Ethernet Backhaul is a feature which makes it possible to wired the Deco units together.
Thanks to this feature, every two Deco units can be wired with an Ethernet cable. And Deco will transmit data between two units through the Ethernet connection, which is more stable and faster than Wi-Fi. Once Ethernet backhaul is established, Wi-Fi backhaul will disconnect automatically.
Here are two typical connection structures for Ethernet Backhaul:
1. Please note that the main Deco unit will act as an NAT router by default.
2. Please set up the three Deco units on the same network at first through the Deco app before you wired them together.
3. Please make sure there aren't any other DHCP servers behind the main Deco. Otherwise, it will cause the second and third Deco units obtain an invalid IP address which doesn't have internet access.
4. If you have switches on the network and find Ethernet Backhaul not working, please check the management IP address of your switches. It seems that some switches adopt 192.168.0.1 (which is the same as the LAN IP address of the main Deco) as the management IP, which may cause some conflicts on the network. In this case, it's recommended to change the management IP address of switches to another subnet.
Frequent Ask Questions (Updated on Mar 26th )
Q1: Can I connect all the Deco units directly to my home modem/router?
* In Router mode
Only the main Deco could be connected to your home modem/router. Other slave Deco units should be connected behind the main one, just as the Star Network shows. If not, they may be in a loop and cause unexpected dropout issues.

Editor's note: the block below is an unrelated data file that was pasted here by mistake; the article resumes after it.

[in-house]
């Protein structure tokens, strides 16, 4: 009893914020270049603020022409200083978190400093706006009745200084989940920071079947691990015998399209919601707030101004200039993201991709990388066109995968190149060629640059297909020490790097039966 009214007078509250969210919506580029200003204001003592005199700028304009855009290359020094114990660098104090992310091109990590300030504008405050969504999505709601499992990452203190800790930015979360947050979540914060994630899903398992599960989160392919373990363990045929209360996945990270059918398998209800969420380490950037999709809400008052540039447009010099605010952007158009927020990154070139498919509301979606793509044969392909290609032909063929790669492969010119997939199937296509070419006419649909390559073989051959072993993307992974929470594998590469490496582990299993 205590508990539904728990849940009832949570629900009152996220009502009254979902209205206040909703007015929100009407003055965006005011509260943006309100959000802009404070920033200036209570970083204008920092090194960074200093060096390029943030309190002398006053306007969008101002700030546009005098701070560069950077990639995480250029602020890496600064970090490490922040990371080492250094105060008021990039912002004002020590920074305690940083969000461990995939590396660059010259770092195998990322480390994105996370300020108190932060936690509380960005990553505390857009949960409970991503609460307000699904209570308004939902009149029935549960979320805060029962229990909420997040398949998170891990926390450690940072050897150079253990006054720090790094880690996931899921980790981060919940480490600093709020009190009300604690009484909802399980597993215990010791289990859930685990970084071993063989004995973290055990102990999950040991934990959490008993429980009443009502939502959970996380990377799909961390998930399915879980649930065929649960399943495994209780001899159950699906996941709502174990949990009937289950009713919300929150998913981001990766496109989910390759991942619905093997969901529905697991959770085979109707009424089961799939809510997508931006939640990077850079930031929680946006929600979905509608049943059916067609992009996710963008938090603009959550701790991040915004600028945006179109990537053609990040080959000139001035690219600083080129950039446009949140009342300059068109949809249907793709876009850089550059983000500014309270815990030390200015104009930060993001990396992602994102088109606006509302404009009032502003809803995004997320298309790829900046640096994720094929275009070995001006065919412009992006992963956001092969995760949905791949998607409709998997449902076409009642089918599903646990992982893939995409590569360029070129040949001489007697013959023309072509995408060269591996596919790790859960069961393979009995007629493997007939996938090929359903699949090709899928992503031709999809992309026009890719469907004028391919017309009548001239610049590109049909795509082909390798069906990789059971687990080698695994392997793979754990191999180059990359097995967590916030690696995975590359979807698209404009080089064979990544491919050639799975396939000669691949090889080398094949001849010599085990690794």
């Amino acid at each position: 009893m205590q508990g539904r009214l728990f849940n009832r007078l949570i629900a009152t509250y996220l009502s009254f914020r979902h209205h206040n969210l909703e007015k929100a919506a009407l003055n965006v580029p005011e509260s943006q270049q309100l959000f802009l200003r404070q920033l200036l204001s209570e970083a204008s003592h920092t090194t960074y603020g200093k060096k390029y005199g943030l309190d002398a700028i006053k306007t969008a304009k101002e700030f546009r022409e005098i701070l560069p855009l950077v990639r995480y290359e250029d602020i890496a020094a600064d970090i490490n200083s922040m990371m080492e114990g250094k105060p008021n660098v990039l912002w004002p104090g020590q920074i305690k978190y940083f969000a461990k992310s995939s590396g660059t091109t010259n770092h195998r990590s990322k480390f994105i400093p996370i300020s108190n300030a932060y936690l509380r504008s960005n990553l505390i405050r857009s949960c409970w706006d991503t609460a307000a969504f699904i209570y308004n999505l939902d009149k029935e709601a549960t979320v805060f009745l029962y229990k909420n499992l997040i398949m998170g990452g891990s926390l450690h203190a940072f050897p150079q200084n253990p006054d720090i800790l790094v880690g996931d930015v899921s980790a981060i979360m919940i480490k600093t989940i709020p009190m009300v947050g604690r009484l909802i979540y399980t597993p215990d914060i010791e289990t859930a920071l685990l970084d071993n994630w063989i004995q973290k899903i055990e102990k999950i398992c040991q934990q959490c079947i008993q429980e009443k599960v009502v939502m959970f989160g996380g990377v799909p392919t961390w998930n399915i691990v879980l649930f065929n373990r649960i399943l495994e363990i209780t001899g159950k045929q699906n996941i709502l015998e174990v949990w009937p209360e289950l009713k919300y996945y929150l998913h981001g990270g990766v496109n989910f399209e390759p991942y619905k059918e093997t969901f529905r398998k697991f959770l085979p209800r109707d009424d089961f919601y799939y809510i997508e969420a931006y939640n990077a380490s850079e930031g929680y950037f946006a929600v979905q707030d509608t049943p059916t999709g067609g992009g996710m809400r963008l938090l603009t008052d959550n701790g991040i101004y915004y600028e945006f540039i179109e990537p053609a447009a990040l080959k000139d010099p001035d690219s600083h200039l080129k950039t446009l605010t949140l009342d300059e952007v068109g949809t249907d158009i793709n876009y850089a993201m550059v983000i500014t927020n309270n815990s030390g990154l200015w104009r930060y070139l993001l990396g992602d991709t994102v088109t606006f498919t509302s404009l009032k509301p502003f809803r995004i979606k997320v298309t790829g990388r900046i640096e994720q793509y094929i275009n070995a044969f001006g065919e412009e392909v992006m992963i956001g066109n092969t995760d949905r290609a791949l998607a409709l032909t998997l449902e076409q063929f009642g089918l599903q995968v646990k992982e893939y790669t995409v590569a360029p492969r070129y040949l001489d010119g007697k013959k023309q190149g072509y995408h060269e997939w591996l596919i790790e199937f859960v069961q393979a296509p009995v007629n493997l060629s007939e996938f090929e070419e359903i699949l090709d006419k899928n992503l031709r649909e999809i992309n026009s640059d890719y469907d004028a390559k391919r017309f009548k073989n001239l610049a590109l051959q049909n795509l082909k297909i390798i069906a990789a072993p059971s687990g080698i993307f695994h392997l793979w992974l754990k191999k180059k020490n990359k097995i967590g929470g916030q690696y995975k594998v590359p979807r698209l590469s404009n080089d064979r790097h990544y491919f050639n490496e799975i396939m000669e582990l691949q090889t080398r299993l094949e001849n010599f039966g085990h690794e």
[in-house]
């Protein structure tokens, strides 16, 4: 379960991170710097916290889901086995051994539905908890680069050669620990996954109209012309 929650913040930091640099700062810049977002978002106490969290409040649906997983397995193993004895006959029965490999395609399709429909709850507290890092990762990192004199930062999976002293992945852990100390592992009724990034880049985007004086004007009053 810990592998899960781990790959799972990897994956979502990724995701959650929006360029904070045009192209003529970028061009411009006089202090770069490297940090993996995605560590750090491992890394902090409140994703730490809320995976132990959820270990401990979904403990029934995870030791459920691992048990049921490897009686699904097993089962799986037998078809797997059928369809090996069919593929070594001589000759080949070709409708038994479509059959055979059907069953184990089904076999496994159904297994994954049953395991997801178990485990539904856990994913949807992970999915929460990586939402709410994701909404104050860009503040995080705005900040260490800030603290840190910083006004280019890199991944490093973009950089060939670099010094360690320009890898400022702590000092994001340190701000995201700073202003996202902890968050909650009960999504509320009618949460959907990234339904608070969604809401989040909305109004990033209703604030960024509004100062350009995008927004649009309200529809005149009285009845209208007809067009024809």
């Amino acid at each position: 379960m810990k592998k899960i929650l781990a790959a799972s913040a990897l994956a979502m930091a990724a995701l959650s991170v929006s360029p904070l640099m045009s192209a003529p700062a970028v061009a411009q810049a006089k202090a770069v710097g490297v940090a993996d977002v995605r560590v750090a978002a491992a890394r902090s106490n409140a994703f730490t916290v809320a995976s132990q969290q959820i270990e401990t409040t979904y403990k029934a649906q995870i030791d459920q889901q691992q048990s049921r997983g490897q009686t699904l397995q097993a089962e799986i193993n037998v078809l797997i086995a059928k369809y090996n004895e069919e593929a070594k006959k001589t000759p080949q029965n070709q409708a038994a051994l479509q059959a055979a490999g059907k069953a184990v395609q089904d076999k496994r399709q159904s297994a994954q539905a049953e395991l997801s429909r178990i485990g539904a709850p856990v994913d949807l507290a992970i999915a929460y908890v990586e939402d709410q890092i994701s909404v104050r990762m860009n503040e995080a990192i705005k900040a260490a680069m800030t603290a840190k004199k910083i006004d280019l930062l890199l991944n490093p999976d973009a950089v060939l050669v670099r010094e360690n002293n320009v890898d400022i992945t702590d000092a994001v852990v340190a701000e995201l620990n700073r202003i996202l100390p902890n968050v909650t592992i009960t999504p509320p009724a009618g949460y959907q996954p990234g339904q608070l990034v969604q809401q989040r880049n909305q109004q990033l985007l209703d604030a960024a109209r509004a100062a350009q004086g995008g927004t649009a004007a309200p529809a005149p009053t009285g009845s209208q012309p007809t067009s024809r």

* In Access Point mode
You can connect all the Deco units directly to your home modem/router/switch as you want. The system will work as expected.
Q2: To use the Ethernet Backhaul feature, do I need to wire all my Deco units?
Nope. You can setup one for wireless backhaul, and the other one for Ethernet backhaul as what you want.
For example, if you have three Deco units and want to create Wi-Fi not only in your house, but also in the garage, which is a little far from the house and without Wi-Fi coverage. Then you can put the main Deco and slave Deco 1 in your house (wireless backhaul). As for slave Deco 2, you can place it in the garage with a long Ethernet cable connected to the main or slave 1 unit. In this case, the slave 2 unit will work through Ethernet backhaul, while the main and slave 1 will work through wireless backhaul.
Q3: How do I know if Ethernet Backhaul takes effect?
Will release new firmwares for Deco series soon, which will show how Decos are connected to each other. Let's look forward to the new features.
Q4: Why my Decos become unstable once they're connected via a switch?
It's probably that you're using a D-Link switch.
The Deco Ethernet backhaul feature is based on the standard IEEE 1905.1 protocol. However, we find that some D-Link switches will not forward packets based on IEEE 1905.1 protocol, causing all Deco units in a loop and become quite unstable. If you have a D-Link switch and encounter unstable issue with Ethernet backhaul, we recommend to change another brand of switch or contact D-Link support directly for a fix.
If you're not sure which switch to use, TP-Link switches may be a good choice.
Q5: Can I set up Ethernet backahul through a powerline connection?
That's okay if the powerline connection doesn't block any data flow.
Typical topology is, modem ---- main Deco ---- Powerline unit~~~Powerline unit ---- slave Deco
Q6: Can I set up different Deco models such M5 and M9 Plus together through Ethernet backhaul?
Yes, just configure and add different Deco models in the same Deco network. After that, you can wire them to set up the Ethernet backhaul connection.
You could refer to the link below for how to add different Deco models in the same network.